Three factors for successfully leading large teams.
What levers does a leader need to pull to get larger groups of employees on board? We have reviewed the latest literature on the subject and identified three essential themes: meta-knowledge, team reflexivity, and diversity mindset. Although these concepts originate in scientific research, we believe they are critical for leadership in practice too. In our previous blog, we discussed the importance of the first theme: meta-knowledge. In this blog we will cover the other two themes.
Team reflexivity refers to the degree to which a team’s members openly reflect on and communicate about shared goals, strategies, and processes. It also means adapting based on that shared reflection. A reflexive approach to strategies, for example, means a team examines together how decisions are made. For processes, it could mean reflecting on how communication takes place. In this way, team reflexivity leads to better decisions.
You could train direct and indirect reports to evaluate goals, processes, and outcomes in a focused way. Get employees to reflect on their goals: are the goals still appropriate, can they be clarified and are they specific enough?
Have team members self-critically reflect on their own development and motivation.
Who is not concerned with diversity these days? Research, however, is not uniformly positive about diversity. Of course, there are advantages, for example, a richer variety of perspectives in decision making. However, there are also disadvantages, like teams splintering into subgroups and not communicating effectively. However, researchers agree that if diversity is given proper attention it leads to better performance and its problems can be avoided. But how to make it work in practice?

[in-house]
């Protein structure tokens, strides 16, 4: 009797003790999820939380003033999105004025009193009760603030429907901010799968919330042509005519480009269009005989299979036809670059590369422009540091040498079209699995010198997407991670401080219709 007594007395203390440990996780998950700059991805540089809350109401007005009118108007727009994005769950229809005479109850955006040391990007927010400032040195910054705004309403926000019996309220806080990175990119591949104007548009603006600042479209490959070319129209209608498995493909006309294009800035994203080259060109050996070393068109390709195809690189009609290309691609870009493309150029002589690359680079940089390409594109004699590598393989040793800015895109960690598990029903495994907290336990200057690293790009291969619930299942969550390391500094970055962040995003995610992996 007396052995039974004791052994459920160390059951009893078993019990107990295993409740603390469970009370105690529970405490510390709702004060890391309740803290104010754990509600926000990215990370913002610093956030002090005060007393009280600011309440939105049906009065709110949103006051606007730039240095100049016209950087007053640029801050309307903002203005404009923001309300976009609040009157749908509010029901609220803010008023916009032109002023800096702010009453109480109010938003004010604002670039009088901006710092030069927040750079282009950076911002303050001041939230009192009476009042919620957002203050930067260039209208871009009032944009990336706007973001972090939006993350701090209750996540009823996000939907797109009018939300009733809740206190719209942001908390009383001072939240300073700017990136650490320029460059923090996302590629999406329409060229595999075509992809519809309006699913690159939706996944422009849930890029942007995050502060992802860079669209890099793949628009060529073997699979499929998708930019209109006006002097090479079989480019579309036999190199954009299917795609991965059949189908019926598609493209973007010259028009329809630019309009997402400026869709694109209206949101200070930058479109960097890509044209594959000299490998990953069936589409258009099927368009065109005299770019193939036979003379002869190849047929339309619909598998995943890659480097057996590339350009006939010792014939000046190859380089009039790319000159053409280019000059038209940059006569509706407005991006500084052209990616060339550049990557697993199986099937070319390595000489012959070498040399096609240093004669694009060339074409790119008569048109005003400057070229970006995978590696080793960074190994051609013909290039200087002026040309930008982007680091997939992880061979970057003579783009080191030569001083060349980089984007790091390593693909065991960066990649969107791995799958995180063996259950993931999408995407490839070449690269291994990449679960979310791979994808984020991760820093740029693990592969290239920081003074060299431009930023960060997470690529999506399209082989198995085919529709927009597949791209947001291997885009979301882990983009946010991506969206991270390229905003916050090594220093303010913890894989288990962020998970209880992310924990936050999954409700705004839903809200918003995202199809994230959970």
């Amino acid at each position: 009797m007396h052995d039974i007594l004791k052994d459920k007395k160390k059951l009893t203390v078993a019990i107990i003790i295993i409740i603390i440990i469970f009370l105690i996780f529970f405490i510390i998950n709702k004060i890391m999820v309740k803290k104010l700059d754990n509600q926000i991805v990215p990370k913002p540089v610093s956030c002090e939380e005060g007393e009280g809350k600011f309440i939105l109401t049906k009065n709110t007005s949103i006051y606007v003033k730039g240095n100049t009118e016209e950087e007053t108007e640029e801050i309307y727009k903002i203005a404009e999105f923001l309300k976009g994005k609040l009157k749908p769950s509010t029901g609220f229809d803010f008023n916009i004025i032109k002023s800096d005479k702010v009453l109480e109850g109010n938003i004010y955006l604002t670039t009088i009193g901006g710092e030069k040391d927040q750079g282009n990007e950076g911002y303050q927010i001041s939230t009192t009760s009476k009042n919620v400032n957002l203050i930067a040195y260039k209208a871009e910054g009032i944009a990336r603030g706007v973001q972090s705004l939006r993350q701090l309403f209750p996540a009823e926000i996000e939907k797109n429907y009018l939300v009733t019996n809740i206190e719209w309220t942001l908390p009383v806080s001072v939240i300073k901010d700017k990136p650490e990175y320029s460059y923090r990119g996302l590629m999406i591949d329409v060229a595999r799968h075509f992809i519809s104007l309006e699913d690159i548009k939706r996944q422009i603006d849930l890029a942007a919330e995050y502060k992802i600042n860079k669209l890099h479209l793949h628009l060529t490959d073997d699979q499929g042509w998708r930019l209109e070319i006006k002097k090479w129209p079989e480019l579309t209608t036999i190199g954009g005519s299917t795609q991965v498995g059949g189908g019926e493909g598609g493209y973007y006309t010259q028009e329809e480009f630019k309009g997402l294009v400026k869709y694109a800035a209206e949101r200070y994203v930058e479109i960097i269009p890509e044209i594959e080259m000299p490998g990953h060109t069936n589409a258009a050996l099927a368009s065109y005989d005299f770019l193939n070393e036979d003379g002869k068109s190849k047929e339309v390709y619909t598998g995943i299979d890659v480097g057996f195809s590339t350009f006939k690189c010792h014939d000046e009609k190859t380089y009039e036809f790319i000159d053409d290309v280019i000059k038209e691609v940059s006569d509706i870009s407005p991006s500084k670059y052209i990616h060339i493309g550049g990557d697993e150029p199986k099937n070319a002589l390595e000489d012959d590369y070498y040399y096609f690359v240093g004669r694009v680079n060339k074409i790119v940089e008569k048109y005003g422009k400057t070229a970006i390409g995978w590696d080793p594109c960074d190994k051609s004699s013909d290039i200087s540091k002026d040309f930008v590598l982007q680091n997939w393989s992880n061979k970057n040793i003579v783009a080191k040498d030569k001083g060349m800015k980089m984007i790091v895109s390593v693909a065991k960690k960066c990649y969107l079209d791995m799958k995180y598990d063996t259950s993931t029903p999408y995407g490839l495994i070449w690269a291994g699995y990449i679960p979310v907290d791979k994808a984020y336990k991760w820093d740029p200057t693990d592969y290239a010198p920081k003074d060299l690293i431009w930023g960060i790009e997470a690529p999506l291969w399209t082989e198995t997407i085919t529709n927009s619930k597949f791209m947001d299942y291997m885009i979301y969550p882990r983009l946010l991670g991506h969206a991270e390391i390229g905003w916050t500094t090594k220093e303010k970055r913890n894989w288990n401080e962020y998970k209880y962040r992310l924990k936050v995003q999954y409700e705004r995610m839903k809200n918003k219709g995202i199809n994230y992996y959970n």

One answer is that leaders should encourage a diversity mindset. That is, encourage people to develop a positive attitude towards diversity. This change of mindset makes it easier for people to exchange information and better understand one another, despite potentially different views. In doing so, it is important to create consensus on goals and tasks and to encourage a “we” feeling. That is not always easy, because mutual understanding in a diverse team is far from a given. At the same time, the rewards are great, because if leaders can build a diversity mindset it will lead to better decisions being made.
Leading Larger Groups
Leaders, in addition to their interpersonal and decision-making roles, have an informational role. This role becomes significantly more complex when leading larger (and more diverse) groups. Coordinating meta-knowledge, building reflexive teams, and developing a diversity mindset are scientifically proven tools that can help leaders to the shape informational role they play within their organizations.